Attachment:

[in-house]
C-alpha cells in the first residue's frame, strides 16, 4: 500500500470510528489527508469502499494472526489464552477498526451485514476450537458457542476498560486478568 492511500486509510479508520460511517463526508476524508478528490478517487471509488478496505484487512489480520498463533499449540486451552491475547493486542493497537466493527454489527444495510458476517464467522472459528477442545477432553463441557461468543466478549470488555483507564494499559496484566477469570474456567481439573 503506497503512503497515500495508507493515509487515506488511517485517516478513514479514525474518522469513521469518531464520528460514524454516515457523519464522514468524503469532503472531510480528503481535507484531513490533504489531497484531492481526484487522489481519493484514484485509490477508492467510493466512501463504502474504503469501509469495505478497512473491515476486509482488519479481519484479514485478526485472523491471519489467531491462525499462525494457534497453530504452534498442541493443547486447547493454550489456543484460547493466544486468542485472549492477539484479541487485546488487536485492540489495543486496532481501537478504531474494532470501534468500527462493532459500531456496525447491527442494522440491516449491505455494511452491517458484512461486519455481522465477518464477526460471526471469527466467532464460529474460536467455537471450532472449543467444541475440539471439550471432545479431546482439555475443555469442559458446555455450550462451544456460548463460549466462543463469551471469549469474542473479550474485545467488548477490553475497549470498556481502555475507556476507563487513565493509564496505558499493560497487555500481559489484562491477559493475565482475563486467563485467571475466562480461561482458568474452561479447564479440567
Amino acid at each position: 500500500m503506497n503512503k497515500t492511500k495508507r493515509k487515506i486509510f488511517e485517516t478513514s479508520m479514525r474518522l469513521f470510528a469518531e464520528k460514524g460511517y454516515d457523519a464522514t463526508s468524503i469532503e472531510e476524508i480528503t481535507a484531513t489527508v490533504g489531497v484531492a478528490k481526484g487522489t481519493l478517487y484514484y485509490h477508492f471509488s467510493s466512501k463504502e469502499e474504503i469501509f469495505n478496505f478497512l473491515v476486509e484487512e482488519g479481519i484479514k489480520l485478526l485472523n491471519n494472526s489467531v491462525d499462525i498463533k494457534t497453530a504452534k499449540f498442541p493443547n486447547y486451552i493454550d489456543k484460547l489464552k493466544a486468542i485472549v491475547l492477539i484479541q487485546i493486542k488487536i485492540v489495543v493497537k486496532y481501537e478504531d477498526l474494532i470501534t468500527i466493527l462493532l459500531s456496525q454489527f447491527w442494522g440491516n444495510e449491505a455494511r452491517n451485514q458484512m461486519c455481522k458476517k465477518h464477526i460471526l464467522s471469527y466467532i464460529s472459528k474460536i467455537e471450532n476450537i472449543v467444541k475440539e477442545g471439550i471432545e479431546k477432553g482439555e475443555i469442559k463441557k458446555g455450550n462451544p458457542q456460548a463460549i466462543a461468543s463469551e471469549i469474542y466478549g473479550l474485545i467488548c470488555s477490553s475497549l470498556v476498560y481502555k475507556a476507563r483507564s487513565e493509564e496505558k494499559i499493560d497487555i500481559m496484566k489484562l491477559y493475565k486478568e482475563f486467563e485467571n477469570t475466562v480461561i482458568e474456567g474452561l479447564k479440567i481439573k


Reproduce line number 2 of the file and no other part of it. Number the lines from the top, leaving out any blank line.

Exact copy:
C-alpha cells in the first residue's frame, strides 16, 4: 500500500470510528489527508469502499494472526489464552477498526451485514476450537458457542476498560486478568 492511500486509510479508520460511517463526508476524508478528490478517487471509488478496505484487512489480520498463533499449540486451552491475547493486542493497537466493527454489527444495510458476517464467522472459528477442545477432553463441557461468543466478549470488555483507564494499559496484566477469570474456567481439573 503506497503512503497515500495508507493515509487515506488511517485517516478513514479514525474518522469513521469518531464520528460514524454516515457523519464522514468524503469532503472531510480528503481535507484531513490533504489531497484531492481526484487522489481519493484514484485509490477508492467510493466512501463504502474504503469501509469495505478497512473491515476486509482488519479481519484479514485478526485472523491471519489467531491462525499462525494457534497453530504452534498442541493443547486447547493454550489456543484460547493466544486468542485472549492477539484479541487485546488487536485492540489495543486496532481501537478504531474494532470501534468500527462493532459500531456496525447491527442494522440491516449491505455494511452491517458484512461486519455481522465477518464477526460471526471469527466467532464460529474460536467455537471450532472449543467444541475440539471439550471432545479431546482439555475443555469442559458446555455450550462451544456460548463460549466462543463469551471469549469474542473479550474485545467488548477490553475497549470498556481502555475507556476507563487513565493509564496505558499493560497487555500481559489484562491477559493475565482475563486467563485467571475466562480461561482458568474452561479447564479440567